|HSBC's Lions sponsorship is commendable
||[Jul. 2nd, 2009|11:02 am]
Banks, eh? Most of this nation and plenty of others around the world would like to see those who run them strung up from the nearest lamp post.
Politicians might be running them a close second in the ‘Most Loathed Section of the Community' stakes. But you'd hardly find anyone with a good word to say about the banks and what they've been up to.
Well, here is someone. You might need to read these words twice, just to be sure. But this is a story about a bank and the excellent, outstanding work it has quietly been doing for rugby and deprived communities in some of the most disadvantaged parts of South Africa.
Estimates suggest that HSBC Bank spent between £3 and £4 million sponsoring the 2009 Lions tour. But what isn't quite as well known is that an estimated £1 million more has been spent on things like associated activities surrounding the tour.
What HSBC has been doing in the poor regions of this country is commendable. In tough, still grievously deprived areas like Soweto and Alexandra townships, plus Rustenburg, HSBC ambassadors have been into the townships, spreading the rugby gospel, handing out kit, planting trees and enthusing the youngsters about a game virtually none of them knew a matter of weeks ago.
It's easy to be cynical in the modern world and suggest that rich banks only do this sort of thing to ‘buy' some free publicity. But let's look at the facts and you can judge for yourselves whether we ought to remain cynical or try being positive.
More than 4,000 kids have been ‘reached' in South Africa by HSBC's programme, 82% of whom had never played the game before. Five separate rugby festivals have been held, Gauteng, Simondium, Port Elizabeth, Durban and East London. The organisers have worked with ‘Tag Rugby' to create a safe, happy environment in which boys and girls from the ages of 6 to 14 have been able to run around, throw rugby balls about and generally put a smile on their faces. All of the youngsters have come from townships.
The scheme started three months before the Lions tour even began and will continue after its end, in Johannesburg this Saturday. Bank staff in centres like Johannesburg have given up many of their recent weekends to go into the townships to spread the rugby gospel. From each festival, a child has been chosen to be the official mascot at the Lions' non-Test games. None of them had ever been to a rugby match before; few had ever left their deprived home conditions. This is the reality of modern day South Africa.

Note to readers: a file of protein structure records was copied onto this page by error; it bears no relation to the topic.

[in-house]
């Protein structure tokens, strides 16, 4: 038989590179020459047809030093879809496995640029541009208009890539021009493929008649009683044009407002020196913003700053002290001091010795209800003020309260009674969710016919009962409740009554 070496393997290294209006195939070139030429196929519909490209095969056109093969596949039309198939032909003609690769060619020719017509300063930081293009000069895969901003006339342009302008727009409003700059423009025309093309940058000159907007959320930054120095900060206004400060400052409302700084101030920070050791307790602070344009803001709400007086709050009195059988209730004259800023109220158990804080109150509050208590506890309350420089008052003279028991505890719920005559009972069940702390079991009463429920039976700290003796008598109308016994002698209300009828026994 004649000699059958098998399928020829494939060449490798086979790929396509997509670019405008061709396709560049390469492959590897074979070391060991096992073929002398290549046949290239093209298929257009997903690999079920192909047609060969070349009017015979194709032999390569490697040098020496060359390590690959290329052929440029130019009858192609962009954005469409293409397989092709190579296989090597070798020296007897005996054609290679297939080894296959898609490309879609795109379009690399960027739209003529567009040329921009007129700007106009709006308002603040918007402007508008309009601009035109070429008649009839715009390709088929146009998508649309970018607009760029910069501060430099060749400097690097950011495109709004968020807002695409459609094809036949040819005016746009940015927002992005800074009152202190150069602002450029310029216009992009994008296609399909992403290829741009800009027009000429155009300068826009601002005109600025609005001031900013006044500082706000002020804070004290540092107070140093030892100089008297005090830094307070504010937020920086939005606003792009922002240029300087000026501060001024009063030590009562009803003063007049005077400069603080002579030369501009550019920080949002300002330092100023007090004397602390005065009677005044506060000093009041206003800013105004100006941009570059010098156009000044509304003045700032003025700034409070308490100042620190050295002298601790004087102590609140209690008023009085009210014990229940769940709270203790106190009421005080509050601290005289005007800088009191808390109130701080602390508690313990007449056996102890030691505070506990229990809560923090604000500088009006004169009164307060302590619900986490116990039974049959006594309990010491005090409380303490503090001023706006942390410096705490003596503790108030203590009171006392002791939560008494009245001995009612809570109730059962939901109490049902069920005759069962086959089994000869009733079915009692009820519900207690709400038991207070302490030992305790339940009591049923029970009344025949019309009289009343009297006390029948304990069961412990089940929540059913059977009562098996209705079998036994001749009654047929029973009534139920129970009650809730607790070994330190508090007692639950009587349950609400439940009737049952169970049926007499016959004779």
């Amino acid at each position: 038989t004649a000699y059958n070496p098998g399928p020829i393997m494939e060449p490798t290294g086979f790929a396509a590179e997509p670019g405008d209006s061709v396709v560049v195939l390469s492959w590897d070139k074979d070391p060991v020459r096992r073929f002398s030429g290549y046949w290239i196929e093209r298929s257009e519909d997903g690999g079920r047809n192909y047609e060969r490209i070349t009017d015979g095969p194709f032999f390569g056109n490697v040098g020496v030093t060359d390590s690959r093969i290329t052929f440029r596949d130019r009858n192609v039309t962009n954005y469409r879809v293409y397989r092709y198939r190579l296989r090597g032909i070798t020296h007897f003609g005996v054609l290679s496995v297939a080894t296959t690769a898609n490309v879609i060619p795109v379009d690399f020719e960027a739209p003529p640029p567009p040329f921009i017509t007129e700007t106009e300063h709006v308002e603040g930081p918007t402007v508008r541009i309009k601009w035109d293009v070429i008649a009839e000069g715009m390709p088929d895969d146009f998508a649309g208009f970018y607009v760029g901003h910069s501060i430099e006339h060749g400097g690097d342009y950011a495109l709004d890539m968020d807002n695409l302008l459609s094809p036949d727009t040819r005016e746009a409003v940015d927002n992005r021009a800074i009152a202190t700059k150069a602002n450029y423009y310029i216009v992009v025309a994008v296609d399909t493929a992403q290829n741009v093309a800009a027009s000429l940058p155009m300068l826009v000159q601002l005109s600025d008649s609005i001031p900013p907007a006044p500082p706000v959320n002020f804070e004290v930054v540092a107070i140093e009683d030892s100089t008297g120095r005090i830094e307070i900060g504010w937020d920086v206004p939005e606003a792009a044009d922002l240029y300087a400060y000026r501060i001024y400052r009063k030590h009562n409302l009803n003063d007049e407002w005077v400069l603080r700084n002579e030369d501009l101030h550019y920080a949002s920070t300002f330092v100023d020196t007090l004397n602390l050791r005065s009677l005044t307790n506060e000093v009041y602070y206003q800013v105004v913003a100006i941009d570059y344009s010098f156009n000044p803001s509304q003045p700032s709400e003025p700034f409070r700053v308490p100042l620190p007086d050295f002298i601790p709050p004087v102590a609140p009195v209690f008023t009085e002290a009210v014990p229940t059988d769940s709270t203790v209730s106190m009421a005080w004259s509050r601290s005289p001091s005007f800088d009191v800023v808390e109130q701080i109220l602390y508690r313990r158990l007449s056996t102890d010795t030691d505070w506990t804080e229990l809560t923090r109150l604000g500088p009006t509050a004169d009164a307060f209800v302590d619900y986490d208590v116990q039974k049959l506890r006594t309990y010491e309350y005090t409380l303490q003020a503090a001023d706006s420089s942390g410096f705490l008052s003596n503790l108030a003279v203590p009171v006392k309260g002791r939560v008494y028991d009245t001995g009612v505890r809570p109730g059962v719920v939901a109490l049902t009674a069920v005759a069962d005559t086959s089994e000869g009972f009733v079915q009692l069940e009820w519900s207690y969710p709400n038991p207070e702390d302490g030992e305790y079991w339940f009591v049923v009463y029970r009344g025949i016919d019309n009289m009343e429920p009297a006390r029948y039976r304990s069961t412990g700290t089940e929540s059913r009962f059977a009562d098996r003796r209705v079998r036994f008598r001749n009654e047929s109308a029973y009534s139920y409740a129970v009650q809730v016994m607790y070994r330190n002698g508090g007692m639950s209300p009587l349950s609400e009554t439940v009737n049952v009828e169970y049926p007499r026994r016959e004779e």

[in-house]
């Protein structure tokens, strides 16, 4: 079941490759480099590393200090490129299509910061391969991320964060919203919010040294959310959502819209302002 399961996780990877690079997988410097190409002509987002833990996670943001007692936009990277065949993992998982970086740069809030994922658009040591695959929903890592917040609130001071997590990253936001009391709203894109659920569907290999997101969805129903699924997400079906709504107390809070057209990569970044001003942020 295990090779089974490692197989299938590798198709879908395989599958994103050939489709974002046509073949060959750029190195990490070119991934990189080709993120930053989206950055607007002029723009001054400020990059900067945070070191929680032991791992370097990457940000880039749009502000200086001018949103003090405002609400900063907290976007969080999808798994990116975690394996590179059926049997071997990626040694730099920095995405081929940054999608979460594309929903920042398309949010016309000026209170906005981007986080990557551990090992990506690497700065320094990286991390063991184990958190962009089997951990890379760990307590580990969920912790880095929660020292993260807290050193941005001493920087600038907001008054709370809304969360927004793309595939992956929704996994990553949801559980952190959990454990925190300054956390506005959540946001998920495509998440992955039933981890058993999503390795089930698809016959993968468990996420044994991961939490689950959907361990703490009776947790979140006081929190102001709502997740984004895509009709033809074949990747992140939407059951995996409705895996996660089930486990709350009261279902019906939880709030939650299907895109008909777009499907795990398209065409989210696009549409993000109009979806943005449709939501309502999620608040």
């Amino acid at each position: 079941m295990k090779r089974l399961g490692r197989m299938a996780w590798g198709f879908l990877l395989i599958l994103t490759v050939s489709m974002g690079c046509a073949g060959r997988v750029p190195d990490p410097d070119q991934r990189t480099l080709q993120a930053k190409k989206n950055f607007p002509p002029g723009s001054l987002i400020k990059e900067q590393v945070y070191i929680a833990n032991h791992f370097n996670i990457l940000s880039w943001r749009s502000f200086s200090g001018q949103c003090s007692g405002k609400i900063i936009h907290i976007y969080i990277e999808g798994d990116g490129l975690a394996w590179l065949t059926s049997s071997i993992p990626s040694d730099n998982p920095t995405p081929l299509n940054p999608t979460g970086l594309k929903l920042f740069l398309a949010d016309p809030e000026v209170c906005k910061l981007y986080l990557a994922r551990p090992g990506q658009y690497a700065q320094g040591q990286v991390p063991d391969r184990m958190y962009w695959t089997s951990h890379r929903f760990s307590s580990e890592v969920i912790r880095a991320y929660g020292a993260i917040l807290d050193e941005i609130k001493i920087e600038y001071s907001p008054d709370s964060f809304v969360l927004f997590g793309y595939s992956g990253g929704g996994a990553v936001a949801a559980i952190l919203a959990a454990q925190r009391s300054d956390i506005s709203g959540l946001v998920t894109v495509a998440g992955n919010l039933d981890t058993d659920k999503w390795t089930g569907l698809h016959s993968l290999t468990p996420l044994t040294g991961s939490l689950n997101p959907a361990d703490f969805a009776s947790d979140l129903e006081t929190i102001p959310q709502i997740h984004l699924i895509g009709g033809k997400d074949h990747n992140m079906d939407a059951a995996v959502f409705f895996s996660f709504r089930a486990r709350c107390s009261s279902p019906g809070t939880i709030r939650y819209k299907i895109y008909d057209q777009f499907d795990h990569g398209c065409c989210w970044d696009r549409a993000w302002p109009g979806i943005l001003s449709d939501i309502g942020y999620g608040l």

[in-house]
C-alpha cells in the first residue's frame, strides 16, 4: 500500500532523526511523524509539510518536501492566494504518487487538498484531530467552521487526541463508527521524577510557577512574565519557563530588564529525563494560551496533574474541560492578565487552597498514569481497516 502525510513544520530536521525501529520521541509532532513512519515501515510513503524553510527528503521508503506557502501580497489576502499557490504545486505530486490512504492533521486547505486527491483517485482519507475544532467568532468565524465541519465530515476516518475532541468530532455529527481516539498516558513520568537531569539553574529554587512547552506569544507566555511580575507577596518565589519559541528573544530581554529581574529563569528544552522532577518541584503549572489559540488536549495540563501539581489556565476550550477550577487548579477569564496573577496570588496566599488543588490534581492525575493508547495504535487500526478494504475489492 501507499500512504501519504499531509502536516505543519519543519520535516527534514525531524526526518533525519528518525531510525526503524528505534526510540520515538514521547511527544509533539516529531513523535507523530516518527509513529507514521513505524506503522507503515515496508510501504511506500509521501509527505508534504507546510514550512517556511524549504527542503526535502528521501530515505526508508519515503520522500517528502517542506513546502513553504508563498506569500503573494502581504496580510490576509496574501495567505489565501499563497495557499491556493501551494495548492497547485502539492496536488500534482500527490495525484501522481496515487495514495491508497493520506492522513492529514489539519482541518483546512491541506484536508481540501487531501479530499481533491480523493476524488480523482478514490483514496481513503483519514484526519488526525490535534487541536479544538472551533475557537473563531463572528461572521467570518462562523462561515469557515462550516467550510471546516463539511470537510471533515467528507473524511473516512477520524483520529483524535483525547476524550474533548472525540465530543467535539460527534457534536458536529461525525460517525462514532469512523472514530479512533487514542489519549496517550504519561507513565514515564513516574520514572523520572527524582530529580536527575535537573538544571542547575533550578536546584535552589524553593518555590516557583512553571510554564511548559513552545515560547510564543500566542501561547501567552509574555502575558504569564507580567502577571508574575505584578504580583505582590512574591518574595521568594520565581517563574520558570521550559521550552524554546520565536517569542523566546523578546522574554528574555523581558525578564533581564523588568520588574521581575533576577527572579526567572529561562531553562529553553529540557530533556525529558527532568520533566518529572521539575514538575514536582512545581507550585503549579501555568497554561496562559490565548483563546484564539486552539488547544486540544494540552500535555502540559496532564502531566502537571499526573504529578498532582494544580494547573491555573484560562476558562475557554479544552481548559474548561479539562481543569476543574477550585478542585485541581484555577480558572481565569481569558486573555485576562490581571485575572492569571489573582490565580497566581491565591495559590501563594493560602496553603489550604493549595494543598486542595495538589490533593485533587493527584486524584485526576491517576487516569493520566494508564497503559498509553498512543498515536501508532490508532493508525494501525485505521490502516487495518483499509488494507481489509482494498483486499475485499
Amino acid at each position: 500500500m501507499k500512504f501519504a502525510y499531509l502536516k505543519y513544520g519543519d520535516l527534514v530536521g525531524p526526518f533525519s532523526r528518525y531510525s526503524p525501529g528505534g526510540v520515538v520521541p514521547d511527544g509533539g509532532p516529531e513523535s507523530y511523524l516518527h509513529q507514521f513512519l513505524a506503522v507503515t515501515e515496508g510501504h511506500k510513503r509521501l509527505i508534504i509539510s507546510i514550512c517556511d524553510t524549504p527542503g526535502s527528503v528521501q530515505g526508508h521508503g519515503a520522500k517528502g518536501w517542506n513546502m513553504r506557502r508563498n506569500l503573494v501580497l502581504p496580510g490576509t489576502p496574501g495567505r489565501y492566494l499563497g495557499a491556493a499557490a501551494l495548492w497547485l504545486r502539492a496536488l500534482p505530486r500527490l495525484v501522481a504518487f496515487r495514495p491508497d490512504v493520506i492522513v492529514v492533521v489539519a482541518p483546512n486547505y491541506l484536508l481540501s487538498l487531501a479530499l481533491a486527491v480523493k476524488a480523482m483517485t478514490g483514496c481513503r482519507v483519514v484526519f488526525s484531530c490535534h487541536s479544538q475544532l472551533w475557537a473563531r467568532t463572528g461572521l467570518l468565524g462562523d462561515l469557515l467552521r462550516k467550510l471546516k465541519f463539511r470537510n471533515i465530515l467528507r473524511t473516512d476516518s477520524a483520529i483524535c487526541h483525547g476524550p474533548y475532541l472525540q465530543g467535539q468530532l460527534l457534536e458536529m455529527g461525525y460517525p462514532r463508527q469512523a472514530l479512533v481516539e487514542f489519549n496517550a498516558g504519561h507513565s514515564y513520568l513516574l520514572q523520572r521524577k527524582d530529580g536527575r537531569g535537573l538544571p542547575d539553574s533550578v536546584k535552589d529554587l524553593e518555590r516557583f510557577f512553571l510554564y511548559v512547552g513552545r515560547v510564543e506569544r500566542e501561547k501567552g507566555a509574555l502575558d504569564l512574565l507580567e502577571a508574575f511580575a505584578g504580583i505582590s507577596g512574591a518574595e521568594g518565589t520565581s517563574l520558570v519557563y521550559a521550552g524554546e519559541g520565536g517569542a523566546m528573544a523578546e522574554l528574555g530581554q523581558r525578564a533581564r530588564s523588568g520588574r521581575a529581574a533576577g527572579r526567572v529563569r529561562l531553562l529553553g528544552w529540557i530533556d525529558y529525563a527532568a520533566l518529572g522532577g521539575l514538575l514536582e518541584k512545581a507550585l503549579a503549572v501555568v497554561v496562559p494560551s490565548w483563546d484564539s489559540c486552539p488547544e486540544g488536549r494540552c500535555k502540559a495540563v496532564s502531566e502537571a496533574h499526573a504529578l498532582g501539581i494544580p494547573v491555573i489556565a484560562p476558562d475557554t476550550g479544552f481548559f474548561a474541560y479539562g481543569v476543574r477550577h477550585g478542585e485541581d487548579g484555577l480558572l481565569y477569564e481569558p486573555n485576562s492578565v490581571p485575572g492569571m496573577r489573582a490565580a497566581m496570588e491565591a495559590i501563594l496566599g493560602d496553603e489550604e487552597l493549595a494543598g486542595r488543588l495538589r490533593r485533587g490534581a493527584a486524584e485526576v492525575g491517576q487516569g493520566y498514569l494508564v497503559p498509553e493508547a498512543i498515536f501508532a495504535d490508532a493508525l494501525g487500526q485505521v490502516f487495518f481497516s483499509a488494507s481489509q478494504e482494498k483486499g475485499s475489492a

About 1,000 tickets were given away to the children and local schools to see some of the Lions games, with transport there and back provided.
When officials went to Rustenburg, early in the tour, to an orphanage called the SOS Children's Village, they found children with nothing, wearing shabby, torn clothes trying to raise the enthusiasm to play in the street. No facilities existed for them.
The bank has a long standing relationship with Education Africa, a Johannesburg based charity, and they have built a sports pitch, at a cost of around £250,000, for youngsters from the Orange Farm community at Masibambane College near Johannesburg. Thousands of local youngsters will be able to use this much needed facility for years to come.
Springbok wing Bryan Habana, adored by millions of South African kids, turned up unannounced at the Port Elizabeth Festival, to join in. Habana refused any payment and demanded no PR or publicity prior to his visit. When he arrived, 1000 local kids went wild with joy. Habana coached for two hours and talked to the youngsters, telling them they could achieve things in life if they were dedicated.
And the Lions themselves? Well, they went to just one event, just the four of them. But to make it possible, the sponsors had to pay £1,000 to hire a helicopter and fly them there. But Brian O'Driscoll, Nathan Hines, Gethin Jenkins and Ugo Monye were in for a shock. As they coached and mingled with the kids, they began to understand that there are other things in life, other priorities apart from rugby tours and matches.
They were all deeply moved by the experience and O'Driscoll is said to be donating all his training kit from the tour to the Township. Since then, England centre Riki Flutey has asked whether there will be any other opportunities to experience such things. It looks doubtful.
For the most part, these Lions have just trained and prepared, played matches, travelled and trained again. They have attended far too few events of this kind in a country where such acts of kindness and generosity are so needed.
One senior photographer on the Lions tour who went to the pitch opening at Masibambane, called it "the best day of the whole tour". From such hard nosed media men, that said a lot about this particular bank's efforts to help the local communities.